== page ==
High-protein meat based diets have been promoted by our top health professionals for generations. Huge swathes of populations have depended on these protein guidelines for reliable, evidence-based, health advise. Naturopath Nutritionist, Jessica House, separates fact from fiction as she debunks some of the theories around protein in our diets.
Myths are a staple diet of mankind and have been for centuries, especially those surrounding
food; the formula-milk myth, the bread-fibre myth, the calorie myth... the list goes on.
There are many 'facts' we are told about the nutritional value of our food that because of the authoritative voices spouting them, such as doctors or a newspaper, we see as binding, gospel truth.
The myth I am putting on the table here is the complete protein myth. What exactly is it? It is the idea that meat is the most effective and bountiful source of protein and therefore our bodies need it; that we need to eat meat for optimum health. It is often the first reason of objection to vegetarianism, veganism or a plant-based diet from our meat-eating friends.
The problem with this kind of imperative language is that is effectively removes our power of choice. You have to eat meat, is either the overt message or the subtext that comes with this ubiquitous myth.
It is true that protein is very much essential. The word protein comes from the Greek ‘prōtos’ which means ‘the first one’. Protein is a fundamental structure; an essential part of all living organisms. It is made up of amino acids, the bricks of the structure.
The question is, when building your fundamental structure, do you want use the bricks from an old, already built house - the grouped animo acids from animals? Or, do you want new, simple, easy-to-build bricks - the simple amino acids from plants?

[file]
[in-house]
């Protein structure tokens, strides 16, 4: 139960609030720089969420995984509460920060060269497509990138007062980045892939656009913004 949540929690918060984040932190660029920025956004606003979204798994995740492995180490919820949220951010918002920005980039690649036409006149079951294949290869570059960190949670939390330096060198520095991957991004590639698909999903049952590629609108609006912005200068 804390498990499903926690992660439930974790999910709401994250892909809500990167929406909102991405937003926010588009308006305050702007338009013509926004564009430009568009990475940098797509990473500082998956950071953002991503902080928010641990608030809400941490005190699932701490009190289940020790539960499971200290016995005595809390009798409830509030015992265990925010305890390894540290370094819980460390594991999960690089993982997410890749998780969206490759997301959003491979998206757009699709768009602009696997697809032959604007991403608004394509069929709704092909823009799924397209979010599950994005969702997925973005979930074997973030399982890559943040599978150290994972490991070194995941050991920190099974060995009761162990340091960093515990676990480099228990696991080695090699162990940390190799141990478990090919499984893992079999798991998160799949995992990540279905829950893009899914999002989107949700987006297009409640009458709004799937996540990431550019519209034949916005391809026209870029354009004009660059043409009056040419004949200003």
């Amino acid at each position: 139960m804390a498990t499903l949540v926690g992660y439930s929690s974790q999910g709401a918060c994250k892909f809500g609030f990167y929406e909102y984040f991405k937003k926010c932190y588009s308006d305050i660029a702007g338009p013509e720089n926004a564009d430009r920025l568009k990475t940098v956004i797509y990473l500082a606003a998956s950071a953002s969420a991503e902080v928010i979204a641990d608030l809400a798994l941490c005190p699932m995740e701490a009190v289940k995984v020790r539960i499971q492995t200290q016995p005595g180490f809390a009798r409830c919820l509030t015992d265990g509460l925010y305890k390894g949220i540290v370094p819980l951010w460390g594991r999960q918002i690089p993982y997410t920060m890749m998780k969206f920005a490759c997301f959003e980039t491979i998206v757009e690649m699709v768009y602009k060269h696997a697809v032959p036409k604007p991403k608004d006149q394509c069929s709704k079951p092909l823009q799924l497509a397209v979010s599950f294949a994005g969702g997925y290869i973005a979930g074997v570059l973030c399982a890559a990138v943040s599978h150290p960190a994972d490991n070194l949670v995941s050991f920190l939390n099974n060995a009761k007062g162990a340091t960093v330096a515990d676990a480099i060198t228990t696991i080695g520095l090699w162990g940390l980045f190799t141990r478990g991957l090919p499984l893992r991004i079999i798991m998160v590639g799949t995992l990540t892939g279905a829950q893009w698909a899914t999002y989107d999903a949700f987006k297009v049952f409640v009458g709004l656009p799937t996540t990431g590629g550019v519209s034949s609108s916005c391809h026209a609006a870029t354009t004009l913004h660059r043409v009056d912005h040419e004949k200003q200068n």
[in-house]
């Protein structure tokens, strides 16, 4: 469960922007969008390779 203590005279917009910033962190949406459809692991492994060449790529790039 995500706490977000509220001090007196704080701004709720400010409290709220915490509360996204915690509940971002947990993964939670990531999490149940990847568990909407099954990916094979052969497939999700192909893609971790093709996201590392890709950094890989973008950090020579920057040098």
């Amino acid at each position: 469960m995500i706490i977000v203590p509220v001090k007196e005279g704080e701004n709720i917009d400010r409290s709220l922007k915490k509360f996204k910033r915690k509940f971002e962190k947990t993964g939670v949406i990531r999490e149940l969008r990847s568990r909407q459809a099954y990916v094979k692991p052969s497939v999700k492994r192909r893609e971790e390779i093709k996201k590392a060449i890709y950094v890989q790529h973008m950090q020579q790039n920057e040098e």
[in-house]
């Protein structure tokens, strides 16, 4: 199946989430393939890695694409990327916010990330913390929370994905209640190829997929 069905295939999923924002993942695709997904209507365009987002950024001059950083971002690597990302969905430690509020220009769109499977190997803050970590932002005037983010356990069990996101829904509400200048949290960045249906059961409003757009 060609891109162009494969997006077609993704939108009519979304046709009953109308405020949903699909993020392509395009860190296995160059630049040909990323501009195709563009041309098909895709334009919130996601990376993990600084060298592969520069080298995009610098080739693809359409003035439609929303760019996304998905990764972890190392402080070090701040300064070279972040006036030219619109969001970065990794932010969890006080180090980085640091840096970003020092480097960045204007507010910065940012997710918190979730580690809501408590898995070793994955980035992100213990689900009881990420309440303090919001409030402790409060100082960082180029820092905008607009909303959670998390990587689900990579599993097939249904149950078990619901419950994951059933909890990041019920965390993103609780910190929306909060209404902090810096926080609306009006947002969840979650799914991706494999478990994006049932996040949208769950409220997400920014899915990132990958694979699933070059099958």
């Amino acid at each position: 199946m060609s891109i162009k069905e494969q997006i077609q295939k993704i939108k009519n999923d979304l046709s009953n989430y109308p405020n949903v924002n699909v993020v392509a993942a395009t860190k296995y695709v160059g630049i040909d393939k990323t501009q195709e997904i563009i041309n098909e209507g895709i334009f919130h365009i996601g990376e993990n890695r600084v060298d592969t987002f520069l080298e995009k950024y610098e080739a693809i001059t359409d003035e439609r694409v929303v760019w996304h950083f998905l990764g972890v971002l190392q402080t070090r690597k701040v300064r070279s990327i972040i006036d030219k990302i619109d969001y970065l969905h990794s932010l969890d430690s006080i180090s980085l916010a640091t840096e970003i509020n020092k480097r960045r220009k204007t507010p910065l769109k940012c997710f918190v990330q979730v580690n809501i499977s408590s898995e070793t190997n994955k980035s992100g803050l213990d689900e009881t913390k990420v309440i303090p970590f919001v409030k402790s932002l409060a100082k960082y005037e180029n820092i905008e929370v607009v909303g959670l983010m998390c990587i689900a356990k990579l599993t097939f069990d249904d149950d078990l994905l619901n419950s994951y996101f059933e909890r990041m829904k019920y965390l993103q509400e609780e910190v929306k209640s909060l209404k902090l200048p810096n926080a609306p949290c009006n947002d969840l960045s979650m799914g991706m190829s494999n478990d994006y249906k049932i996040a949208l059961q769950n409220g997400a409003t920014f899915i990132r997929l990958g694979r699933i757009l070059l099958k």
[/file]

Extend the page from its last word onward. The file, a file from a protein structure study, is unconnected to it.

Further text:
The complete protein theory (or myth) states, paradoxically, that you should use the old bricks from the old house to build a new, strong, clean structure. To drop the metaphor, it is saying that unless we eat food that contain all the 9 essential amino acids in one meal we cannot have the building blocks necessary to create a ‘complete protein’ and we will there become deficient.
You might also have heard that plant protein is ‘incomplete’ compared to meat protein, and that plant foods have to be carefully combined to make a ‘complete’ protein. As far as science goes, this is little more than an urban legend, propagated in 2001 by the American Heart Assocation (AHA). When challenged for its inaccuracy by John A. McDougall, who insisted they back up their assertion with evidence, the AHA could not do so. Thus the myth of a complete protein - attainable only through eating meat - was never scientifically proven. Yet the myth is perpetuated to this day.
Take a look at the numbers for yourself. This information has been publicly available on the USDA for decades and shows common plant based foods with all 9 of the essential amino acids.
Fruits, nuts, vegetables and pulses are much simpler for the body to break down and rich in dynamic energy, electrolytes, vitamins and minerals. Tip: the organic variety are likely to enhance and sustain the planet for generations to come and who doesn’t want to be able to point at their tummy and say to their grand children “no animals were harmed in the making of this”?
Here’s to your choice!
Thinking about going meat-free? Seeking the support of a nutritional therapist is highly advised. To receive the latest info, support or to book an appointment with Jessica, click here.
Naturopath Nutritional and Herbal Medic Therapists providing programmes designed to restore health & optimise wellbeing.